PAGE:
Tools like this need to be ready when they are ready. Trying to rush things is a very unproductive thing to do and can result in more net harm than good.


Testing V is a bit more difficult for me now as its build process is incompatible with my Linux tower's NixOS install (I tend to try and package all the programs I use for testing this stuff so it is easier to reproduce my environment on other machines). The V scripts also do not work on my NixOS tower because it doesn't have a /usr/local/bin. The correct way to make a shell script cross-platform is to use the following header:

#!/usr/bin/env v

This makes the env program search for the V binary in your $PATH, and will function correctly on all platforms (this may not work on environments like Termux due to limitations of how Android works, but it will solve 99% of cases. I am unsure how to make a shell script that will function properly across Android and non-Android environments).

The Makefile in the V source tree seems to do network calls, specifically a git clone. Remember that this is on the front page of the website:

V can be bootstrapped in under a second by compiling its code translated to C with a simple

cc v.c

No libraries or dependencies needed.

Git is a dependency, which means perl is a dependency, which means a shell is a dependency, which means glibc is a dependency, which means that a lot of other things (including posix threads) are also dependencies. Pedantically, you could even go as far as saying that you could count the Linux kernel, the processor being used and the like as dependencies, but that's a bit out of scope for this.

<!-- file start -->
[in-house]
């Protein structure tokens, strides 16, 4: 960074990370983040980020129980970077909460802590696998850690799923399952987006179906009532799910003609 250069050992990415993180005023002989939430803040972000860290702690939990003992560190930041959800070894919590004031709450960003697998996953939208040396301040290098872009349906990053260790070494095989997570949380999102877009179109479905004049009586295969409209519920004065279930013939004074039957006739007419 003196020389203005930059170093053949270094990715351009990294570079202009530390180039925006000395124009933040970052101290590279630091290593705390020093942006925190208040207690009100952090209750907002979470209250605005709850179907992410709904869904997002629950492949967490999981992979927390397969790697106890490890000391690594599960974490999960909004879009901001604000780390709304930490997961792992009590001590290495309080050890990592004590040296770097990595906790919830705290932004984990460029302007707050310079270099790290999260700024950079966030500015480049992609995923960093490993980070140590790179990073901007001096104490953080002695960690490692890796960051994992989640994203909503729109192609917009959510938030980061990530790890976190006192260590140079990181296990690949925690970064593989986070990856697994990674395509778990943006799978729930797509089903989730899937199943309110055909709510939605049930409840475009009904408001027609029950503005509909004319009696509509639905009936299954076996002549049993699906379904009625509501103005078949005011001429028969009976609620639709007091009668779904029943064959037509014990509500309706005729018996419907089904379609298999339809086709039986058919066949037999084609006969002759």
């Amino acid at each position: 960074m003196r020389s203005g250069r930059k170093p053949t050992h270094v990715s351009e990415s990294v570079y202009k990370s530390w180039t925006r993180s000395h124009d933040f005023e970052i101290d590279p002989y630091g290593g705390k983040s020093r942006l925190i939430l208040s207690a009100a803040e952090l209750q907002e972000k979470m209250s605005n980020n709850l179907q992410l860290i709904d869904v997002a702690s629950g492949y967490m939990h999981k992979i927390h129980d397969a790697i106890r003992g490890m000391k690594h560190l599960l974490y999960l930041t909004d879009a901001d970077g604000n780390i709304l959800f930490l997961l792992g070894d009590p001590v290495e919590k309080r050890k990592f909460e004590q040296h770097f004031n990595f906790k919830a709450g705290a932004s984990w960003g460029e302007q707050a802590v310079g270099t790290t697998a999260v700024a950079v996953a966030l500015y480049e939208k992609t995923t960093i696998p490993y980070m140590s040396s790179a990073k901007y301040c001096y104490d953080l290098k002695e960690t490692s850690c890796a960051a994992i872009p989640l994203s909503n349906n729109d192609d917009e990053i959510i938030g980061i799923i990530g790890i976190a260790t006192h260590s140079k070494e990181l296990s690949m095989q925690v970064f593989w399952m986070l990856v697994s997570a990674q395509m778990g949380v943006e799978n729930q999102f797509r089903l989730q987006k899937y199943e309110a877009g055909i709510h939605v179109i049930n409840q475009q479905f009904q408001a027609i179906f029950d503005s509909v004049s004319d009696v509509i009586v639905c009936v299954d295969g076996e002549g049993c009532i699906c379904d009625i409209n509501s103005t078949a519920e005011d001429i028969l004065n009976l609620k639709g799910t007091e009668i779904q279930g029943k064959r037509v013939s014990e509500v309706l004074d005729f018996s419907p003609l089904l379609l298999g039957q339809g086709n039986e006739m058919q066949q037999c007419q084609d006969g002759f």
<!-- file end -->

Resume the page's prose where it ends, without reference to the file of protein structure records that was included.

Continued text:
I claim that the V compiler has dependencies because it requires other libraries or programs in order to function. For an example, see the output of ldd (a program that lists the dynamically linked dependencies of other programs) on the V compiler and a hello world program:

$ ldd ./v
        linux-vdso.so.1 (0x00007fff2d044000)
        libpthread.so.0 => /lib/x86_64-linux-gnu/libpthread.so.0 (0x00007f2fb3e4c000)
        libc.so.6 => /lib/x86_64-linux-gnu/libc.so.6 (0x00007f2fb3a5b000)
        /lib64/ld-linux-x86-64.so.2 (0x00007f2fb4345000)
$ ldd ./hello
        linux-vdso.so.1 (0x00007ffdfdff2000)
        libc.so.6 => /lib/x86_64-linux-gnu/libc.so.6 (0x00007fed25771000)
        /lib64/ld-linux-x86-64.so.2 (0x00007fed25d88000)

If these binaries were really as dependency-free as the V website claims, the output of ldd would look something like this: